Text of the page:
This simple mental health check in when you greet students in the morning can make a big difference in your classroom

Greet Students Every Morning With This Mental Health Check-In

This simple way to greet students every morning also allows for a mental health check in

As a teacher, you care about your students.  You want what is best for them.  You want to greet them at the door every morning.  You want to assess their mental health and do what you can to support them.  You want to start the day off with a positive interaction with each of them.

This is not easy, though.  In my 3rd grade classroom, all 27 of my students would enter the classroom around the same time and want to talk to me. And I wanted to talk to them, too. But as amazing as we teachers are, it’s still impossible for us to hold a conversation with 27 people at once. And do all of the other stuff required in the mornings.

This is not a good way to start the day. Some students really NEED to talk to you – they are sad or angry or hungry, and talking about their problems is essential to helping them have a successful day.

Other students don’t necessarily need to talk to you, but telling them “I can’t talk to you right now” means those students start the day off with a negative interaction rather than a positive one.

Luckily, there is a quick way to greet all of your students, while at the same time doing a mental health check in.  A small, intentional change in your morning routine can make a big difference.

The Simple Mental Health Check In

Here is the easy routine I established to assess their mental health every morning:

  1. As my students entered the classroom at the beginning of the day, I stood at the door to greet them.
  2. My students would then "show me with their fingers" how they were feeling.  1 finger meant that they were already having a TERRIBLE day, while 5 fingers meant that they were feeling fantastic.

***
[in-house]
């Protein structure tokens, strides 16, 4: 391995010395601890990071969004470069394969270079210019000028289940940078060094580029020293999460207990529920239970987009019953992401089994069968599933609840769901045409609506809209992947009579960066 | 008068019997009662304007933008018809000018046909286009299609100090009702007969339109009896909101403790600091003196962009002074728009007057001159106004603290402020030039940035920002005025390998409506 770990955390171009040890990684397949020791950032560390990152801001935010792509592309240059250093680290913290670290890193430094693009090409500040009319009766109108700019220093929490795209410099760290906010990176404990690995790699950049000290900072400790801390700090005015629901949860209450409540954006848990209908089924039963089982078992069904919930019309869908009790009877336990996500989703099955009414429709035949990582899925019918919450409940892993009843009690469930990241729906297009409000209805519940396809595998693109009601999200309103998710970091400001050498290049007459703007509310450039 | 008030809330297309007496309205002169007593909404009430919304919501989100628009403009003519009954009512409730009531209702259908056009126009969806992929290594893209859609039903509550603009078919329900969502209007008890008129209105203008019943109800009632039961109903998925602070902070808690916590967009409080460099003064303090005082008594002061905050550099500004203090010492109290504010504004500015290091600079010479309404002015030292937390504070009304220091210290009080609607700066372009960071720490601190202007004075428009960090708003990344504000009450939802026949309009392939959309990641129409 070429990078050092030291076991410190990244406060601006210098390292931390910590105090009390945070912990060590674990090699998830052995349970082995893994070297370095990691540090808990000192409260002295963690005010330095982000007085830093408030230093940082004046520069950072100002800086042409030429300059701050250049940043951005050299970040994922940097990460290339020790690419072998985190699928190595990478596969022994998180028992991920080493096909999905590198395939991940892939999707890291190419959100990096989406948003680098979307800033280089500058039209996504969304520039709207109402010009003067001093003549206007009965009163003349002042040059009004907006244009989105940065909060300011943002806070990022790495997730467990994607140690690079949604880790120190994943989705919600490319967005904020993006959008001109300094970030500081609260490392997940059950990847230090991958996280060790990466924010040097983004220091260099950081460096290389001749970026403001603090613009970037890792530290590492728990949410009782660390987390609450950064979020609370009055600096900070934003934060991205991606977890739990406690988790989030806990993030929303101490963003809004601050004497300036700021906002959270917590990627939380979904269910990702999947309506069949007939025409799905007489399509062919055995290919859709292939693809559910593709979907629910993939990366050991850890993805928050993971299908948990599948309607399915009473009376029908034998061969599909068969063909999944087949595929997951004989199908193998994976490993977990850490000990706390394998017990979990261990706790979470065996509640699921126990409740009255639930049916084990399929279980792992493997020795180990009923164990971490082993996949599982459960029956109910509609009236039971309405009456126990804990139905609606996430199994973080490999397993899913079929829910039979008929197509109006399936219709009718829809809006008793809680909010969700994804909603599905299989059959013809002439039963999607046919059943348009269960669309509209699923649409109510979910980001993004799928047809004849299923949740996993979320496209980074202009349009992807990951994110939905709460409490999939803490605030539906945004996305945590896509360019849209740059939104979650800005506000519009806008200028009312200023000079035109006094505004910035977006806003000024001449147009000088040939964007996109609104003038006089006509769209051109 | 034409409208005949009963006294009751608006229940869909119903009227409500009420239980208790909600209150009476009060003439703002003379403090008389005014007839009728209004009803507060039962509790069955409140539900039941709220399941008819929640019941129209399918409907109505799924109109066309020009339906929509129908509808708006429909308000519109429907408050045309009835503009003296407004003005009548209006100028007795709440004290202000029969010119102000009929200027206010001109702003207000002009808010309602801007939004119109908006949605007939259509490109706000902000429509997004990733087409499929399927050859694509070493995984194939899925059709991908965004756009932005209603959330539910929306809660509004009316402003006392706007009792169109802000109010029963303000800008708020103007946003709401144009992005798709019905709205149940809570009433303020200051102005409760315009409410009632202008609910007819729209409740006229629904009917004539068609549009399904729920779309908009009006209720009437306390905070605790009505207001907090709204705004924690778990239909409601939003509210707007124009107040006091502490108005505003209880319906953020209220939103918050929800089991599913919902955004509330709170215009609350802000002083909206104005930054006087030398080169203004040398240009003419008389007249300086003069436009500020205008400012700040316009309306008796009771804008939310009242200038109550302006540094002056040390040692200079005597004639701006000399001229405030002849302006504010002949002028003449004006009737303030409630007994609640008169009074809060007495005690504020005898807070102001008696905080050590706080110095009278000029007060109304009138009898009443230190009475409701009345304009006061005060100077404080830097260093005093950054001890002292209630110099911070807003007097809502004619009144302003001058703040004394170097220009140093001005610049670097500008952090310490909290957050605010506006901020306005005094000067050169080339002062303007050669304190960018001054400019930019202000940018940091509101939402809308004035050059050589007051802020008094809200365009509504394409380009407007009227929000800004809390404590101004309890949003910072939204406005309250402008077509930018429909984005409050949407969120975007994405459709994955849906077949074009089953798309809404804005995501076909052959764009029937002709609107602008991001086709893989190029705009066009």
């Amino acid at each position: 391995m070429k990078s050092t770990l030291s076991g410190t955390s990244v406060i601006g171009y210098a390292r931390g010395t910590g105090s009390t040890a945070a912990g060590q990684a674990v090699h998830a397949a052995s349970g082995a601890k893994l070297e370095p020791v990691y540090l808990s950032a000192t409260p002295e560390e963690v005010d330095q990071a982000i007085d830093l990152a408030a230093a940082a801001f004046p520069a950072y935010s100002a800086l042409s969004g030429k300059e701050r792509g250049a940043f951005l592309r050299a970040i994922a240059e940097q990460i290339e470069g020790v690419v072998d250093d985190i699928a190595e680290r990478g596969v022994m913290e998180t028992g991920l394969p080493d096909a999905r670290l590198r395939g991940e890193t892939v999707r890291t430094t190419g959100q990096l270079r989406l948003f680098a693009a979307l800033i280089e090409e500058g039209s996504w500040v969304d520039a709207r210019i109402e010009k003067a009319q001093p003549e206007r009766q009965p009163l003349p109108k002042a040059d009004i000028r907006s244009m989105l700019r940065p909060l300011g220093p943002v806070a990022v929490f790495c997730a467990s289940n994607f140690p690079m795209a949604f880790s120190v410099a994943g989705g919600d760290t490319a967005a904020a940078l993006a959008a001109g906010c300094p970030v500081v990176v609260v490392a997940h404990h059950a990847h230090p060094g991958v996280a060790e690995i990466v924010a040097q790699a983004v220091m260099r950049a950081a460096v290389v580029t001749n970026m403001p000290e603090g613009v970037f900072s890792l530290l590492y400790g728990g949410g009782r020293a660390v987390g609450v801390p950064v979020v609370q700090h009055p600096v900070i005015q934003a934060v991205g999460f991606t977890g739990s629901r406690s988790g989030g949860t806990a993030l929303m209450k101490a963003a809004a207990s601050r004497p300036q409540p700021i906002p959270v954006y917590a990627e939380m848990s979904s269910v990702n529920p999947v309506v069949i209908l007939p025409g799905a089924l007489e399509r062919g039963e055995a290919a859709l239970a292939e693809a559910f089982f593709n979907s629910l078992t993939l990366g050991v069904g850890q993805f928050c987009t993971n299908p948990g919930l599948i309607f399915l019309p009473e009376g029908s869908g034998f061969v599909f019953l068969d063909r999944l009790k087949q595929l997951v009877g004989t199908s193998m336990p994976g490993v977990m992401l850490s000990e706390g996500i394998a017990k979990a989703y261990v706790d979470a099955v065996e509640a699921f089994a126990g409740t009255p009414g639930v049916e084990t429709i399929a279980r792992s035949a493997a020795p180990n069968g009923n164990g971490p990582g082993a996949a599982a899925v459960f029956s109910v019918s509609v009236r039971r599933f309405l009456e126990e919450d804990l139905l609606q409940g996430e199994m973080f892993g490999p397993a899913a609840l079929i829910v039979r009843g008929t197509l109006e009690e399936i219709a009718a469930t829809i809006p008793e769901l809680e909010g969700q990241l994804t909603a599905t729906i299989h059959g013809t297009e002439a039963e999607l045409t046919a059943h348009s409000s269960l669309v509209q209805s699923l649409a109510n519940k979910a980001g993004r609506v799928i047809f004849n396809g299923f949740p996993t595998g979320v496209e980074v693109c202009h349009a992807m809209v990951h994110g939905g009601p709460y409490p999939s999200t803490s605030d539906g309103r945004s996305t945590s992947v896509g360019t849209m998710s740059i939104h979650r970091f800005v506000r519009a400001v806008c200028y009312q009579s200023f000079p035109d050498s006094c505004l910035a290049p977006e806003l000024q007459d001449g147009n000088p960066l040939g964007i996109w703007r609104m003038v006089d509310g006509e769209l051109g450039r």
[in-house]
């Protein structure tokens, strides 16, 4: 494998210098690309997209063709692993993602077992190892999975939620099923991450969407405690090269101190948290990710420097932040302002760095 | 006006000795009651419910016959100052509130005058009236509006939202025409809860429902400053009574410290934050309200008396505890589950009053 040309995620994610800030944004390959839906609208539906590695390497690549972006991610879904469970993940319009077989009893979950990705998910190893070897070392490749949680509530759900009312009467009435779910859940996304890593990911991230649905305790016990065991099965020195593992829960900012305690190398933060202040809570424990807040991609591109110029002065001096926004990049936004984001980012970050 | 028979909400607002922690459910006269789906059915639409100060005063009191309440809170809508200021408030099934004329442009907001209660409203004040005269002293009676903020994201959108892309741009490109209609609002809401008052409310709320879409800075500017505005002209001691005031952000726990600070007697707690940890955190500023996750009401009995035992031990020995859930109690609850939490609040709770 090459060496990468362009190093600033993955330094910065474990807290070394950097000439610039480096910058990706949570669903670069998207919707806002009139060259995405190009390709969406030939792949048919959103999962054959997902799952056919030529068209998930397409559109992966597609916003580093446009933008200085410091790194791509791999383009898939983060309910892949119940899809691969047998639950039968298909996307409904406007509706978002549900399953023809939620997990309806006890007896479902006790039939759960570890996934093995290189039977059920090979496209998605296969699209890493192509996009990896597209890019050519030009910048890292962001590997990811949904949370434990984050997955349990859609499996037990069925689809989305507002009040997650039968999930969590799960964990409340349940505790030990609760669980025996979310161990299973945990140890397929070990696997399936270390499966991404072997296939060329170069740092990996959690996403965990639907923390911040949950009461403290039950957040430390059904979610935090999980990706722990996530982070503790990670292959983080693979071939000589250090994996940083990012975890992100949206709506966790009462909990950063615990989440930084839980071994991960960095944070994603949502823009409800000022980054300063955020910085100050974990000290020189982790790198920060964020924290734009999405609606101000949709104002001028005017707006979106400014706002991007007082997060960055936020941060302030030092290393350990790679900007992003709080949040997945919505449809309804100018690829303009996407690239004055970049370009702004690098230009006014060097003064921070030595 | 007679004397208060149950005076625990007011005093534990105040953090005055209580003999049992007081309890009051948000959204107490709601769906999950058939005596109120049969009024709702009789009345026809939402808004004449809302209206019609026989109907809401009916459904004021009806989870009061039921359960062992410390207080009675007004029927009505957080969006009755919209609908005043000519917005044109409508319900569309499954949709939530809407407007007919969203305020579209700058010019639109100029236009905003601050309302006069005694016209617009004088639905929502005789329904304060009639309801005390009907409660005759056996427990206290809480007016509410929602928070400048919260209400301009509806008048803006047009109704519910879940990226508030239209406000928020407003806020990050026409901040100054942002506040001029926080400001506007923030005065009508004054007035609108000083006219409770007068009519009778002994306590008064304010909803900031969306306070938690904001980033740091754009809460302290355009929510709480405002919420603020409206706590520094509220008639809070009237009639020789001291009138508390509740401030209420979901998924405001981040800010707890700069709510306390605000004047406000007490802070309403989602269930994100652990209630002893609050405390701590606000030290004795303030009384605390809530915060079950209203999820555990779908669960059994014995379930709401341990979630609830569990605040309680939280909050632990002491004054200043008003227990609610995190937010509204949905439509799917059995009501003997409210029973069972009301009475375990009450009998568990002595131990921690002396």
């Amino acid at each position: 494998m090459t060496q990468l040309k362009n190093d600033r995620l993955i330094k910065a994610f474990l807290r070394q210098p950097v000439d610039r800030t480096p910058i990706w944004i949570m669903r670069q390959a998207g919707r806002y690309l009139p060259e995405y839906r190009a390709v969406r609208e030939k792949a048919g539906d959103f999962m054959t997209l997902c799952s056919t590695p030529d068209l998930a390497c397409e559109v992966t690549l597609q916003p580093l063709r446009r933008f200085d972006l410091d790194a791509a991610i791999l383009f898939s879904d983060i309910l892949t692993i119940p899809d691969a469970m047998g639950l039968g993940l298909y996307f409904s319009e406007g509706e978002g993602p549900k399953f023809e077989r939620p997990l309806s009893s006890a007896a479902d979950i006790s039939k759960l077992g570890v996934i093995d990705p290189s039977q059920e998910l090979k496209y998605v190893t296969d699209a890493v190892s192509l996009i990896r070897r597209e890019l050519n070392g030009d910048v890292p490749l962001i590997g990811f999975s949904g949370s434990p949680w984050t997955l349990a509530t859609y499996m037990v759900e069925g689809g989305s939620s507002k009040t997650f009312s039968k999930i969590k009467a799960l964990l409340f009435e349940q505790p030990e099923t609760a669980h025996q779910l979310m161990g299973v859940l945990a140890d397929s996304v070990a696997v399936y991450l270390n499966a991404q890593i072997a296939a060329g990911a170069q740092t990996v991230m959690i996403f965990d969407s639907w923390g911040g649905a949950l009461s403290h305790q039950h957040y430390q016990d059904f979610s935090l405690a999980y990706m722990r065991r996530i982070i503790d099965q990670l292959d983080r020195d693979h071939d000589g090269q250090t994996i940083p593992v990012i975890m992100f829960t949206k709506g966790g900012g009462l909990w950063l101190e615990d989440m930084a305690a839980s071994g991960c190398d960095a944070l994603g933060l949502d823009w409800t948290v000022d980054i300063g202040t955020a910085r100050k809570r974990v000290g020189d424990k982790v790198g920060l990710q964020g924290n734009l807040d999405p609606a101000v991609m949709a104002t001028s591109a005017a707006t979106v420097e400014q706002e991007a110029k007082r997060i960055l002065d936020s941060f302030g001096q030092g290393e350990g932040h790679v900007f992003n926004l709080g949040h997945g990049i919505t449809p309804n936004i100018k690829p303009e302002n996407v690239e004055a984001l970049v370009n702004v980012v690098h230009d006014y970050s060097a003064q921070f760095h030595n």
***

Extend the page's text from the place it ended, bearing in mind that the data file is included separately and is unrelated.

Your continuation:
3. Next, my students would choose whether they wanted to give me a hug, handshake, high five, or simply say hello (for students that don't like touching).
  4. Finally, students would enter the classroom and begin the rest of their morning routine.
This simple greeting makes a great mental health check in for 3rd, 4th, and 5th grade students

So simple, yet so effective. Adding this to the students' morning routine helped me make sure that every single student (except for the tardy ones) started off the day with a positive interaction with me – which helped make the rest of the day more successful.

The students that were feeling great got to share that with me - but I didn't have to talk to each of them.  This allowed me to spend the limited time I had talking to the students that really needed a little bit of extra attention.

If I had the time, I would try to talk to my students that showed me 1 or 2 fingers immediately, before they even entered the classroom.  If I didn’t have the time right then, I knew I needed to look for available opportunities throughout the morning to talk.

TIP:  This only works if you have clear morning procedures and students know exactly what they are supposed to do after greeting you at the door.  Otherwise, you are bound to be interrupted constantly and this morning greeting will not be near as effective.

Use This Check In to "Greet Students" Throughout the School Day

This small greeting made such a big impact in my classroom that I started doing this at the next most emotional time of day as well - right after recess.

My class always took a bathroom break on our way back to the classroom, so I used the time while students were waiting in line to let each of them “show me with their fingers” how they were feeling and tell me about the inevitable injustices that happened during recess time.

My students loved knowing that they would have my undivided attention to tell me how they were feeling  – even though it was only for a few seconds. And what a difference that can make to 3rd, 4th, and 5th grade students !

Find more classroom procedures and routines to help your classroom run effectively here.

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